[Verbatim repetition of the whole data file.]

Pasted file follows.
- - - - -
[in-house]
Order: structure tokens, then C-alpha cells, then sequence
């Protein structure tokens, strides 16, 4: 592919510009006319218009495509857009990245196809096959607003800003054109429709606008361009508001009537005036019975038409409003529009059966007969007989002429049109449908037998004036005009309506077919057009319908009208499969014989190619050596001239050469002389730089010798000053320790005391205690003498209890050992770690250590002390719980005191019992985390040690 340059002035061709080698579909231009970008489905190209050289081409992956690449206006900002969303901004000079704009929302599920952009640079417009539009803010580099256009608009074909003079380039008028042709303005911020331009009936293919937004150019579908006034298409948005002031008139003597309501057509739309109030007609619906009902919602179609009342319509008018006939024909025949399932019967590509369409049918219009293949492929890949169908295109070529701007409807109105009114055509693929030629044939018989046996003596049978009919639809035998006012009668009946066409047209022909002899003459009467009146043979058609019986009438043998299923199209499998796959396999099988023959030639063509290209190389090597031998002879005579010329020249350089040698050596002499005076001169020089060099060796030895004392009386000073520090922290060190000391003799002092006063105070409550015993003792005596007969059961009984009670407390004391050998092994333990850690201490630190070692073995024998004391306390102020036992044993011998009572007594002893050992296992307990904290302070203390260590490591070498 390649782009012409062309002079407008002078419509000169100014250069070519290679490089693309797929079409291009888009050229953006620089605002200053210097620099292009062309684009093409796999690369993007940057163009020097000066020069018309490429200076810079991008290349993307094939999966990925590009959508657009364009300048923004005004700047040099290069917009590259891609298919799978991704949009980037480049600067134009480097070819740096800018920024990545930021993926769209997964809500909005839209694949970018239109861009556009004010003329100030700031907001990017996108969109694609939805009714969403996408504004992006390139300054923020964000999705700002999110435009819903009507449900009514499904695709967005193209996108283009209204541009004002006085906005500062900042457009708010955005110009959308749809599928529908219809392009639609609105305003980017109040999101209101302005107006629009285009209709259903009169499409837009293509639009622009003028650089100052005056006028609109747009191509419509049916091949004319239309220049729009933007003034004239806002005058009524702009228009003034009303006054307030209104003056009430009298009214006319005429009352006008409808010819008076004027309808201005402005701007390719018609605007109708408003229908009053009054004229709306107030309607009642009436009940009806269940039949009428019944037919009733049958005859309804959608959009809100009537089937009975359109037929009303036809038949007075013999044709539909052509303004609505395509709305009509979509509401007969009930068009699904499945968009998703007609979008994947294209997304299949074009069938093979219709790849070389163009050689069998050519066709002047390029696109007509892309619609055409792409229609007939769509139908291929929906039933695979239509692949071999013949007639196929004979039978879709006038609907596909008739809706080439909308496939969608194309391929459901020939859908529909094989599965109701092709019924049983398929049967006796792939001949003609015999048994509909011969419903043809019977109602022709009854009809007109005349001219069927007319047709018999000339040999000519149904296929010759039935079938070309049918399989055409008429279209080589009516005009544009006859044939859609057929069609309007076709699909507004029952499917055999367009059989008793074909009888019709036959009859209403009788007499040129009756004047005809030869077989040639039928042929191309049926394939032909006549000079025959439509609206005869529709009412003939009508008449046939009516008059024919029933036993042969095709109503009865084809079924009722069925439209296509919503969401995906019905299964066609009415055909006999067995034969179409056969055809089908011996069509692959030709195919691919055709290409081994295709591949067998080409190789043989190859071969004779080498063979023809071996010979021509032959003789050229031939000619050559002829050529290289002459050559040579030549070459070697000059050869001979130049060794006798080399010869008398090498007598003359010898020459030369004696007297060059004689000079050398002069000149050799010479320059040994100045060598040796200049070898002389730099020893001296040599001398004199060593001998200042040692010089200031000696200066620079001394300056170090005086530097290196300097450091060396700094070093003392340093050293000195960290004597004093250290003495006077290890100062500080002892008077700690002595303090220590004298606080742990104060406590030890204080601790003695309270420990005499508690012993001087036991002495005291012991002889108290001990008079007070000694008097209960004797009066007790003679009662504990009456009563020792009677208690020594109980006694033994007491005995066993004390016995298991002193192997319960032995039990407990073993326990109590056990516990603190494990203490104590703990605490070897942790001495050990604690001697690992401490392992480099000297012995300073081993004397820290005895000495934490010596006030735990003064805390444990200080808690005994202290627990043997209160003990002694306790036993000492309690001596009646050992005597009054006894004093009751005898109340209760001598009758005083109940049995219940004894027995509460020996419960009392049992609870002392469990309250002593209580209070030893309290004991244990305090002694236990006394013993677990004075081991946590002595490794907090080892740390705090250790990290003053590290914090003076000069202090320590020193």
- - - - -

[in-house]
Order: structure tokens, then C-alpha cells, then sequence
């Protein structure tokens, strides 16, 4: 592919510009006319218009495509857009990245196809096959607003800003054109429709606008361009508001009537005036019975038409409003529009059966007969007989002429049109449908037998004036005009309506077919057009319908009208499969014989190619050596001239050469002389730089010798000053320790005391205690003498209890050992770690250590002390719980005191019992985390040690 340059002035061709080698579909231009970008489905190209050289081409992956690449206006900002969303901004000079704009929302599920952009640079417009539009803010580099256009608009074909003079380039008028042709303005911020331009009936293919937004150019579908006034298409948005002031008139003597309501057509739309109030007609619906009902919602179609009342319509008018006939024909025949399932019967590509369409049918219009293949492929890949169908295109070529701007409807109105009114055509693929030629044939018989046996003596049978009919639809035998006012009668009946066409047209022909002899003459009467009146043979058609019986009438043998299923199209499998796959396999099988023959030639063509290209190389090597031998002879005579010329020249350089040698050596002499005076001169020089060099060796030895004392009386000073520090922290060190000391003799002092006063105070409550015993003792005596007969059961009984009670407390004391050998092994333990850690201490630190070692073995024998004391306390102020036992044993011998009572007594002893050992296992307990904290302070203390260590490591070498 390649782009012409062309002079407008002078419509000169100014250069070519290679490089693309797929079409291009888009050229953006620089605002200053210097620099292009062309684009093409796999690369993007940057163009020097000066020069018309490429200076810079991008290349993307094939999966990925590009959508657009364009300048923004005004700047040099290069917009590259891609298919799978991704949009980037480049600067134009480097070819740096800018920024990545930021993926769209997964809500909005839209694949970018239109861009556009004010003329100030700031907001990017996108969109694609939805009714969403996408504004992006390139300054923020964000999705700002999110435009819903009507449900009514499904695709967005193209996108283009209204541009004002006085906005500062900042457009708010955005110009959308749809599928529908219809392009639609609105305003980017109040999101209101302005107006629009285009209709259903009169499409837009293509639009622009003028650089100052005056006028609109747009191509419509049916091949004319239309220049729009933007003034004239806002005058009524702009228009003034009303006054307030209104003056009430009298009214006319005429009352006008409808010819008076004027309808201005402005701007390719018609605007109708408003229908009053009054004229709306107030309607009642009436009940009806269940039949009428019944037919009733049958005859309804959608959009809100009537089937009975359109037929009303036809038949007075013999044709539909052509303004609505395509709305009509979509509401007969009930068009699904499945968009998703007609979008994947294209997304299949074009069938093979219709790849070389163009050689069998050519066709002047390029696109007509892309619609055409792409229609007939769509139908291929929906039933695979239509692949071999013949007639196929004979039978879709006038609907596909008739809706080439909308496939969608194309391929459901020939859908529909094989599965109701092709019924049983398929049967006796792939001949003609015999048994509909011969419903043809019977109602022709009854009809007109005349001219069927007319047709018999000339040999000519149904296929010759039935079938070309049918399989055409008429279209080589009516005009544009006859044939859609057929069609309007076709699909507004029952499917055999367009059989008793074909009888019709036959009859209403009788007499040129009756004047005809030869077989040639039928042929191309049926394939032909006549000079025959439509609206005869529709009412003939009508008449046939009516008059024919029933036993042969095709109503009865084809079924009722069925439209296509919503969401995906019905299964066609009415055909006999067995034969179409056969055809089908011996069509692959030709195919691919055709290409081994295709591949067998080409190789043989190859071969004779080498063979023809071996010979021509032959003789050229031939000619050559002829050529290289002459050559040579030549070459070697000059050869001979130049060794006798080399010869008398090498007598003359010898020459030369004696007297060059004689000079050398002069000149050799010479320059040994100045060598040796200049070898002389730099020893001296040599001398004199060593001998200042040692010089200031000696200066620079001394300056170090005086530097290196300097450091060396700094070093003392340093050293000195960290004597004093250290003495006077290890100062500080002892008077700690002595303090220590004298606080742990104060406590030890204080601790003695309270420990005499508690012993001087036991002495005291012991002889108290001990008079007070000694008097209960004797009066007790003679009662504990009456009563020792009677208690020594109980006694033994007491005995066993004390016995298991002193192997319960032995039990407990073993326990109590056990516990603190494990203490104590703990605490070897942790001495050990604690001697690992401490392992480099000297012995300073081993004397820290005895000495934490010596006030735990003064805390444990200080808690005994202290627990043997209160003990002694306790036993000492309690001596009646050992005597009054006894004093009751005898109340209760001598009758005083109940049995219940004894027995509460020996419960009392049992609870002392469990309250002593209580209070030893309290004991244990305090002694236990006394013993677990004075081991946590002595490794907090080892740390705090250790990290003053590290914090003076000069202090320590020193």